The Sustainability Class

How to Take Back Our Future from Lifestyle Environmentalists

An original argument that environmental sustainability has been co-opted by the urban elite, along with examples from around the world of ways we can save our planet

“Caring for the environment means reclaiming ecology for everyone.” —from the introduction

With more urban residents interested in living sustainably, we have seen the emergence of a green-tech service economy premised around a kind of “lifestyle environmentalism.” Concerns over sustainability have been co-opted to sell a high-tech urban lifestyle, causing cities to become more unequal and unsustainable, cementing the elite’s status, and excluding the working class, racial minorities, and women.

Focusing on what they term the “sustainability class”—a wealthy set of urbanites convinced that we can save the planet from ecological breakdown through individual actions, green and smart urbanism, green finance, and technological efficiency—authors Vijay Kolinjivadi and Aaron Vansintjan challenge many of the popular ideas about saving the planet. It is actually the approach of the sustainability class itself, the authors argue, that is unsustainable; improving eco-efficiency within a capitalist, growth-oriented system will neither save us nor lead to true sustainability.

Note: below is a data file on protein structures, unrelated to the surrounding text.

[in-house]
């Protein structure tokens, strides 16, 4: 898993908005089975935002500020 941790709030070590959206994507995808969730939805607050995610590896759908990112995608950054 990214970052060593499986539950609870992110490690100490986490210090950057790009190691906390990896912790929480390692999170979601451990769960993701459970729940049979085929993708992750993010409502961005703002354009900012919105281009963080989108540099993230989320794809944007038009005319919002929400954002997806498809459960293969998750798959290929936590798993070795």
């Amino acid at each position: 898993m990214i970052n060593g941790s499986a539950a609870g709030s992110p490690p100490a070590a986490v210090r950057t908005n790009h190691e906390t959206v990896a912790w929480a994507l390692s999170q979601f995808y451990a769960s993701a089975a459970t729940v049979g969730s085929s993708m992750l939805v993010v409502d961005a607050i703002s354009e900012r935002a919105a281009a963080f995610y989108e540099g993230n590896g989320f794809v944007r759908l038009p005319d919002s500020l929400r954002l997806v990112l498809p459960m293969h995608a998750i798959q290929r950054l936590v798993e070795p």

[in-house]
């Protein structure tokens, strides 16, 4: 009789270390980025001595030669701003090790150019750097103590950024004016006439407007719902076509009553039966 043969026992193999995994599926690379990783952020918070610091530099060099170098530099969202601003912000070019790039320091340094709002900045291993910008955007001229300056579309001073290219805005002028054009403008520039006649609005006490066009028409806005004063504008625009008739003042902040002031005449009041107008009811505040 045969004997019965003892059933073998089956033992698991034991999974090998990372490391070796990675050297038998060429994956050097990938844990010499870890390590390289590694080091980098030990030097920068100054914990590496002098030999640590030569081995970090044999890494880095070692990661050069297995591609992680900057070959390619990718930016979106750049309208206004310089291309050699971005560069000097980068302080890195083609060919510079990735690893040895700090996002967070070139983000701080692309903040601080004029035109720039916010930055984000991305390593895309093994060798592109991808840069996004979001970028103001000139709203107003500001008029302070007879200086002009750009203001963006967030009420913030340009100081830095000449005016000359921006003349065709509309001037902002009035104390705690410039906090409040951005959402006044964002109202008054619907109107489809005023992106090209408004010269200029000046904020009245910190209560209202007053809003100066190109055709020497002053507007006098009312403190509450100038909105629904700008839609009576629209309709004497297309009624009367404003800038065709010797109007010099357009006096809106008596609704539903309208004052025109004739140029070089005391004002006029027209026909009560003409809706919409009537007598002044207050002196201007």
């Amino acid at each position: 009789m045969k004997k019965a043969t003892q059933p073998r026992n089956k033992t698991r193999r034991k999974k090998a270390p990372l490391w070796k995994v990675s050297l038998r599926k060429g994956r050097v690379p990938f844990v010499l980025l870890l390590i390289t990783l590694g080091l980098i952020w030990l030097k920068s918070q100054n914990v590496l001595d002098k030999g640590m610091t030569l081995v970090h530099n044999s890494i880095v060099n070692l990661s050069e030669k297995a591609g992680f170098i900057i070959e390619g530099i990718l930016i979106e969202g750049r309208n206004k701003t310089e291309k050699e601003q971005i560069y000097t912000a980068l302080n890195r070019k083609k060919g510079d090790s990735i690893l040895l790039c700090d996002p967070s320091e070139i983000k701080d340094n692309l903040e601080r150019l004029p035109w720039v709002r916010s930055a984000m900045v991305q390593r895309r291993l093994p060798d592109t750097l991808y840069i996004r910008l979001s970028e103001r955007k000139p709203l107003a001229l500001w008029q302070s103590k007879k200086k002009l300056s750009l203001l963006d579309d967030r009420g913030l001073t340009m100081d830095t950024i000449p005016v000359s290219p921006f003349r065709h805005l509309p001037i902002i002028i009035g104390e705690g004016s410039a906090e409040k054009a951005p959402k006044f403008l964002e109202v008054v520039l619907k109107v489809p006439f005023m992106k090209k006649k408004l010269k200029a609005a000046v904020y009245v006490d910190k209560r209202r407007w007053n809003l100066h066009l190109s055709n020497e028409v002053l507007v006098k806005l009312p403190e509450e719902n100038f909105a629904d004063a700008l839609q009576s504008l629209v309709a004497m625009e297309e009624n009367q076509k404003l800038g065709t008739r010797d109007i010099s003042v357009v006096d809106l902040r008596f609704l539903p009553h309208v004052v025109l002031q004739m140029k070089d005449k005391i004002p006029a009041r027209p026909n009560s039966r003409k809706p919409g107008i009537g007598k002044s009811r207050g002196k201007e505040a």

Vivid and conversational but also challenging, The Sustainability Class explores how investors all over the world are rushing to capitalize on going green. By contrast, using real-world examples of housing and energy strategies, food production, transport, tourism, and waste management, they show how ordinary people around the world are truly building a more ecological future through collective organization in their everyday lives. In doing so, they reclaim ecology and true sustainability for everyone, so it is no longer just the domain of an elite who seek to devise more sophisticated ways to shift the costs of their “greener than thou” lifestyles onto the rest of us.

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